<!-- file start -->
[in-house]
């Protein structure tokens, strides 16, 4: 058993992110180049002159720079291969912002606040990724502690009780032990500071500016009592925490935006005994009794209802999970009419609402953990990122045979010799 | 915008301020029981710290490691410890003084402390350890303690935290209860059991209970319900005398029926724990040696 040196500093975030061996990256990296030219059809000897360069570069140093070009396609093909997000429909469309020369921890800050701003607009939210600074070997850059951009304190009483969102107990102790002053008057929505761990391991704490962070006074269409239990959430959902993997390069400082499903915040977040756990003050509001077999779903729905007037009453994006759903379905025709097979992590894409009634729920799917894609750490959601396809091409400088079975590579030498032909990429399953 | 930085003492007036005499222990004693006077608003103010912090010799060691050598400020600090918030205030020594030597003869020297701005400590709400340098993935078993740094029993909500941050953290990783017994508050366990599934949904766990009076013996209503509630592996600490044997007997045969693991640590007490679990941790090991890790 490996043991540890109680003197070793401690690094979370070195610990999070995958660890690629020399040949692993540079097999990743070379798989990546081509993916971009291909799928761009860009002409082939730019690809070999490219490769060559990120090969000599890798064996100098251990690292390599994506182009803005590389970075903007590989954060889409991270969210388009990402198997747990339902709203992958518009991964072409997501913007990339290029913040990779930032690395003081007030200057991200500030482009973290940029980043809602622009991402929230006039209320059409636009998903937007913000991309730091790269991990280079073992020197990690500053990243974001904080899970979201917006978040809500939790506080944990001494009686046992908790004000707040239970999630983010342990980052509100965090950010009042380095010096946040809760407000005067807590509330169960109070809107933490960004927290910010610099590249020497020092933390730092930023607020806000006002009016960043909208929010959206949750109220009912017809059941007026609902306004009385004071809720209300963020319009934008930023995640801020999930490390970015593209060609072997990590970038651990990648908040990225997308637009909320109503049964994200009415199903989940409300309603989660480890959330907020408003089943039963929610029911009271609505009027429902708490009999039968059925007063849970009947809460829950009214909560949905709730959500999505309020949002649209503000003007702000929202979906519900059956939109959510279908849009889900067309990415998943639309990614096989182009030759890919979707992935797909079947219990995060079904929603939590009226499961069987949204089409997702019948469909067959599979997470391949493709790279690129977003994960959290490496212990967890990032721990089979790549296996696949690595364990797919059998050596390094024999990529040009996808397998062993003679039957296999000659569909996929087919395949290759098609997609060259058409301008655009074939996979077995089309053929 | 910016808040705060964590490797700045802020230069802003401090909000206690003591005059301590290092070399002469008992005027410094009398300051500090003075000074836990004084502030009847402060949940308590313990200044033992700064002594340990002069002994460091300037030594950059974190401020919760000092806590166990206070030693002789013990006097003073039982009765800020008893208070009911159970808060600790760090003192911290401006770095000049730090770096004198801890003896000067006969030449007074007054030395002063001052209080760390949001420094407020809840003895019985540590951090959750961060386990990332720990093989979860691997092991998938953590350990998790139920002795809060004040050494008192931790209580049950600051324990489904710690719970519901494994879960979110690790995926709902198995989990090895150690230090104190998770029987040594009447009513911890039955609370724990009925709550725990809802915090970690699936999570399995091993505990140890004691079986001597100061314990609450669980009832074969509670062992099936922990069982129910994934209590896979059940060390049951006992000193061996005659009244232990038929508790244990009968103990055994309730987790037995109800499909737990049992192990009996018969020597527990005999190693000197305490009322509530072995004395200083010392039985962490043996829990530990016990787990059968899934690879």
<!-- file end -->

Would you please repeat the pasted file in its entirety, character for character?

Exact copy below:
[in-house]
């Protein structure tokens, strides 16, 4: 058993992110180049002159720079291969912002606040990724502690009780032990500071500016009592925490935006005994009794209802999970009419609402953990990122045979010799 | 915008301020029981710290490691410890003084402390350890303690935290209860059991209970319900005398029926724990040696 040196500093975030061996990256990296030219059809000897360069570069140093070009396609093909997000429909469309020369921890800050701003607009939210600074070997850059951009304190009483969102107990102790002053008057929505761990391991704490962070006074269409239990959430959902993997390069400082499903915040977040756990003050509001077999779903729905007037009453994006759903379905025709097979992590894409009634729920799917894609750490959601396809091409400088079975590579030498032909990429399953 | 930085003492007036005499222990004693006077608003103010912090010799060691050598400020600090918030205030020594030597003869020297701005400590709400340098993935078993740094029993909500941050953290990783017994508050366990599934949904766990009076013996209503509630592996600490044997007997045969693991640590007490679990941790090991890790 490996043991540890109680003197070793401690690094979370070195610990999070995958660890690629020399040949692993540079097999990743070379798989990546081509993916971009291909799928761009860009002409082939730019690809070999490219490769060559990120090969000599890798064996100098251990690292390599994506182009803005590389970075903007590989954060889409991270969210388009990402198997747990339902709203992958518009991964072409997501913007990339290029913040990779930032690395003081007030200057991200500030482009973290940029980043809602622009991402929230006039209320059409636009998903937007913000991309730091790269991990280079073992020197990690500053990243974001904080899970979201917006978040809500939790506080944990001494009686046992908790004000707040239970999630983010342990980052509100965090950010009042380095010096946040809760407000005067807590509330169960109070809107933490960004927290910010610099590249020497020092933390730092930023607020806000006002009016960043909208929010959206949750109220009912017809059941007026609902306004009385004071809720209300963020319009934008930023995640801020999930490390970015593209060609072997990590970038651990990648908040990225997308637009909320109503049964994200009415199903989940409300309603989660480890959330907020408003089943039963929610029911009271609505009027429902708490009999039968059925007063849970009947809460829950009214909560949905709730959500999505309020949002649209503000003007702000929202979906519900059956939109959510279908849009889900067309990415998943639309990614096989182009030759890919979707992935797909079947219990995060079904929603939590009226499961069987949204089409997702019948469909067959599979997470391949493709790279690129977003994960959290490496212990967890990032721990089979790549296996696949690595364990797919059998050596390094024999990529040009996808397998062993003679039957296999000659569909996929087919395949290759098609997609060259058409301008655009074939996979077995089309053929 | 910016808040705060964590490797700045802020230069802003401090909000206690003591005059301590290092070399002469008992005027410094009398300051500090003075000074836990004084502030009847402060949940308590313990200044033992700064002594340990002069002994460091300037030594950059974190401020919760000092806590166990206070030693002789013990006097003073039982009765800020008893208070009911159970808060600790760090003192911290401006770095000049730090770096004198801890003896000067006969030449007074007054030395002063001052209080760390949001420094407020809840003895019985540590951090959750961060386990990332720990093989979860691997092991998938953590350990998790139920002795809060004040050494008192931790209580049950600051324990489904710690719970519901494994879960979110690790995926709902198995989990090895150690230090104190998770029987040594009447009513911890039955609370724990009925709550725990809802915090970690699936999570399995091993505990140890004691079986001597100061314990609450669980009832074969509670062992099936922990069982129910994934209590896979059940060390049951006992000193061996005659009244232990038929508790244990009968103990055994309730987790037995109800499909737990049992192990009996018969020597527990005999190693000197305490009322509530072995004395200083010392039985962490043996829990530990016990787990059968899934690879």